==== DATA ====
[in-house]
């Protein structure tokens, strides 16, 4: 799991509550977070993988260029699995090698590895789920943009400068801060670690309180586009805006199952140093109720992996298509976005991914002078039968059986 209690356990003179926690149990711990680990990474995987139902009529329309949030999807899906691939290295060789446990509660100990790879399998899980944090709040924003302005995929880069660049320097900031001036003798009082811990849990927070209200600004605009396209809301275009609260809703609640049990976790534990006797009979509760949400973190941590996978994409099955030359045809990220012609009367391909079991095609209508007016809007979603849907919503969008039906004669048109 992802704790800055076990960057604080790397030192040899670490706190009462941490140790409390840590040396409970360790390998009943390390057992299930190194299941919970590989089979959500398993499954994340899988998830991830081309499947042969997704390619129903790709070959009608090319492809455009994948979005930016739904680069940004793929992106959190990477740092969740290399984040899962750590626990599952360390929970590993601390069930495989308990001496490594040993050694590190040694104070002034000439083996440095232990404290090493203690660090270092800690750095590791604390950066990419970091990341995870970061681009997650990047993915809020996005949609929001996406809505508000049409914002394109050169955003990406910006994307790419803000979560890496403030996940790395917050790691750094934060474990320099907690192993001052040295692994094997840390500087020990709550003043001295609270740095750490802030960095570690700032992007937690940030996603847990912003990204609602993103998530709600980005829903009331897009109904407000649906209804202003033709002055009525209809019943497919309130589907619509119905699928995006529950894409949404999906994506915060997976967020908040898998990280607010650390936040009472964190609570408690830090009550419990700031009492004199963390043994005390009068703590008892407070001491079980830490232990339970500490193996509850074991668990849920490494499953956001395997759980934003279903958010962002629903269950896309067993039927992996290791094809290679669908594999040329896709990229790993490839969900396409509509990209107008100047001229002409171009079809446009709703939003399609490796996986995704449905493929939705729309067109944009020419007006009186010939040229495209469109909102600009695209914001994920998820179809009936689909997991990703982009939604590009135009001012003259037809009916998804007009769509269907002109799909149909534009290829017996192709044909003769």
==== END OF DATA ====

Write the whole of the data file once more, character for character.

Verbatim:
[in-house]
């Protein structure tokens, strides 16, 4: 799991509550977070993988260029699995090698590895789920943009400068801060670690309180586009805006199952140093109720992996298509976005991914002078039968059986 209690356990003179926690149990711990680990990474995987139902009529329309949030999807899906691939290295060789446990509660100990790879399998899980944090709040924003302005995929880069660049320097900031001036003798009082811990849990927070209200600004605009396209809301275009609260809703609640049990976790534990006797009979509760949400973190941590996978994409099955030359045809990220012609009367391909079991095609209508007016809007979603849907919503969008039906004669048109 992802704790800055076990960057604080790397030192040899670490706190009462941490140790409390840590040396409970360790390998009943390390057992299930190194299941919970590989089979959500398993499954994340899988998830991830081309499947042969997704390619129903790709070959009608090319492809455009994948979005930016739904680069940004793929992106959190990477740092969740290399984040899962750590626990599952360390929970590993601390069930495989308990001496490594040993050694590190040694104070002034000439083996440095232990404290090493203690660090270092800690750095590791604390950066990419970091990341995870970061681009997650990047993915809020996005949609929001996406809505508000049409914002394109050169955003990406910006994307790419803000979560890496403030996940790395917050790691750094934060474990320099907690192993001052040295692994094997840390500087020990709550003043001295609270740095750490802030960095570690700032992007937690940030996603847990912003990204609602993103998530709600980005829903009331897009109904407000649906209804202003033709002055009525209809019943497919309130589907619509119905699928995006529950894409949404999906994506915060997976967020908040898998990280607010650390936040009472964190609570408690830090009550419990700031009492004199963390043994005390009068703590008892407070001491079980830490232990339970500490193996509850074991668990849920490494499953956001395997759980934003279903958010962002629903269950896309067993039927992996290791094809290679669908594999040329896709990229790993490839969900396409509509990209107008100047001229002409171009079809446009709703939003399609490796996986995704449905493929939705729309067109944009020419007006009186010939040229495209469109909102600009695209914001994920998820179809009936689909997991990703982009939604590009135009001012003259037809009916998804007009769509269907002109799909149909534009290829017996192709044909003769």